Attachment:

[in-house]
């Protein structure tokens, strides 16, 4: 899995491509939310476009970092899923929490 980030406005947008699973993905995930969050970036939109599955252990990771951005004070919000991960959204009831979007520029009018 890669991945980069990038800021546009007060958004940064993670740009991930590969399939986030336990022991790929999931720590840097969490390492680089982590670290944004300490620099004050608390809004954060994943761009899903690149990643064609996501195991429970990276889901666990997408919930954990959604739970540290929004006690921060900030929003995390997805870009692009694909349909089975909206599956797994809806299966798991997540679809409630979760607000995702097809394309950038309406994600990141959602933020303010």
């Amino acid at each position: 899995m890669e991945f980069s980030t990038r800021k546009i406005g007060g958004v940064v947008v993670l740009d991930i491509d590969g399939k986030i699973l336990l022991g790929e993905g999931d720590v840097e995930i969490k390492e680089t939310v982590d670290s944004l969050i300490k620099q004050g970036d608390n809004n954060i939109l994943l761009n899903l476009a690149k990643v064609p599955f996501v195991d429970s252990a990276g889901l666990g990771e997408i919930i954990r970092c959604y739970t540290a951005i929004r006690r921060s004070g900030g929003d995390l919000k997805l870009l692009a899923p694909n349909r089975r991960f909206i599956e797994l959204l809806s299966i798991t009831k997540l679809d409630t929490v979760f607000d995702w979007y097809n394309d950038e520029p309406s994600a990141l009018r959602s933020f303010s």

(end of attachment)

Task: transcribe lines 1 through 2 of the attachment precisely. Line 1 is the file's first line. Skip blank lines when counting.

[in-house]
């Protein structure tokens, strides 16, 4: 899995491509939310476009970092899923929490 980030406005947008699973993905995930969050970036939109599955252990990771951005004070919000991960959204009831979007520029009018 890669991945980069990038800021546009007060958004940064993670740009991930590969399939986030336990022991790929999931720590840097969490390492680089982590670290944004300490620099004050608390809004954060994943761009899903690149990643064609996501195991429970990276889901666990997408919930954990959604739970540290929004006690921060900030929003995390997805870009692009694909349909089975909206599956797994809806299966798991997540679809409630979760607000995702097809394309950038309406994600990141959602933020303010």